Monday, October 24, 2005

Russell on Hume on Religion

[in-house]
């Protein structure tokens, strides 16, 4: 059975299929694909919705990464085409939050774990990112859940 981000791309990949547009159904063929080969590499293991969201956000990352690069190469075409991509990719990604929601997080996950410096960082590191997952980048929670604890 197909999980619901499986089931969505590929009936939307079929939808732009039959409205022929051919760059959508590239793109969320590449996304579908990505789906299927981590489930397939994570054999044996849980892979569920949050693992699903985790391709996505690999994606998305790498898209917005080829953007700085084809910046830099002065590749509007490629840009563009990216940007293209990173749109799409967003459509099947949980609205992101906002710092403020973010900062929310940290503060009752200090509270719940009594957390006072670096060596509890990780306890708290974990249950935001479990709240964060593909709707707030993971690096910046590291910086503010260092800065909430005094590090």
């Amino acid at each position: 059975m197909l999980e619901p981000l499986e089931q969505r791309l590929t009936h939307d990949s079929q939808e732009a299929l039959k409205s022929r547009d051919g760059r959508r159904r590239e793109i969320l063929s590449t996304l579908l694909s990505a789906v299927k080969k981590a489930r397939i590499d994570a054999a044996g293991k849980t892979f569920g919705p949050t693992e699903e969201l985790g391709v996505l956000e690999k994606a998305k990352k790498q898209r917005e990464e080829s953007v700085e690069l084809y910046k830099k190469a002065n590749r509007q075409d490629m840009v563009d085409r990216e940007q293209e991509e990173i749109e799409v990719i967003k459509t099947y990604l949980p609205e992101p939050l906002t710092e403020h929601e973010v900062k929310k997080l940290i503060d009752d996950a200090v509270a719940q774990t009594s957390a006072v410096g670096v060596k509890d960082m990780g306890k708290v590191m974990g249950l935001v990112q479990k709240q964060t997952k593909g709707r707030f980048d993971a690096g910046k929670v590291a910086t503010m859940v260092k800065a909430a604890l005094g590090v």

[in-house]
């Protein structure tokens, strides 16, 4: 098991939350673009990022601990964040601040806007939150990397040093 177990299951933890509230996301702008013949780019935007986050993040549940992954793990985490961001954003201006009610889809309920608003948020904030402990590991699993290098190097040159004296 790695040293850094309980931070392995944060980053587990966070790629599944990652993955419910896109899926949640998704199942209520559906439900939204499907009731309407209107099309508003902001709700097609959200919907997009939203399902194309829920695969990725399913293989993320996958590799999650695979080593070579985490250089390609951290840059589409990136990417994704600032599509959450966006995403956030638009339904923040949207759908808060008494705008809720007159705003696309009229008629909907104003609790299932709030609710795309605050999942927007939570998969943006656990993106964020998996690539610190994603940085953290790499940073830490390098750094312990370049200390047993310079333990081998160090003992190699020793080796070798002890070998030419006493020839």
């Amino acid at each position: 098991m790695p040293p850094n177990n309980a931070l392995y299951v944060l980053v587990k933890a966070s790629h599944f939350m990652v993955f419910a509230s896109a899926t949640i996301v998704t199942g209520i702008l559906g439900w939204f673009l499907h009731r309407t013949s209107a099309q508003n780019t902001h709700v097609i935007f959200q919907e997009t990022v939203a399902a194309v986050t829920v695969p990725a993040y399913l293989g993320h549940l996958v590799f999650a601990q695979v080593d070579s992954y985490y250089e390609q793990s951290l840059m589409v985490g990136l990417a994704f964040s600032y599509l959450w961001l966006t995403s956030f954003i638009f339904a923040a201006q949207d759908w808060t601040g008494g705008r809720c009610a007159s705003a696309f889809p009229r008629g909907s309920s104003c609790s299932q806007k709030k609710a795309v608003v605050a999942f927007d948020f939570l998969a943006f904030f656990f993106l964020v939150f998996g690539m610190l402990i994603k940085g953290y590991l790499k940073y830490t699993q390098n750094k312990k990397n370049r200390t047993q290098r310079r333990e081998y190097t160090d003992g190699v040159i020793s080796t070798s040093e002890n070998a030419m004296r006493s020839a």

Paul Russell's article on Hume on Religion at SEP (HT: Prosblogion) is worth reading. This is a very difficult, very controversial subject, and Russell handles it with a masterly hand. The oneinor quibble I would have about his handling of the Dialogues is that he repeats the old cliché that Philo 'reverses' himself in Part XII, which I think is clearly false. As I think I've noted before, my own view of the dialogues is that Philo's position in Part XII actually follows strictly from what has gone on before. At the beginning he attacks the possibility of Cleanthes' inference at all, and ends up confounded by the end of Part III, because he has no real basis for such an attack. Then, following the lead of Demea, he begins to criticize Cleanthes's views of what this inference will actually get him, and emerges victorious. In Part XII he simply sums up this dialectic: Cleanthes's inference is legitimate; the legitimate conclusion from this inference, however, is immensely vague, far more vague than someone like Demea could accept and far less than Cleanthes thinks he can get. It would also have been nice to get a bit more on the Dialogues's Ciceronian influences. The discussion of Hume on miracles is an excellent summary. I'm not convinced that Hume's acceptance of the design argument in NHR (which is still peppered with ambiguities) is a 'veil of orthodoxy'; this type of interpretive move never convinces me, in part because if Hume thought it veiled anything he was naive to the point of almost being stupid about it. But the Natural History of Religion is very difficult to interpret, and Russell has a great summary of the argument. The discussion of whether Hume was an atheist would have been improved by considering the external evidence or two we have that Hume might have considered himself a theist (e.g., Diderot's summary of Hume's remarks at d'Holbach's party), but that, like the other things I've mentioned, is a minor issue. The big omission, I think, is that there is no discussion of Hume's conception of superstition and enthusiasm; Hume has an essay devoted to the subject, and the two concepts play an immensely important role in his historical analysis in the History of England, as well as occasionally peeking out elsewhere. That, I think, is my only serious disappointment with the article, since it's not a small omission. Well worth reading, for those who are interested in the subject.

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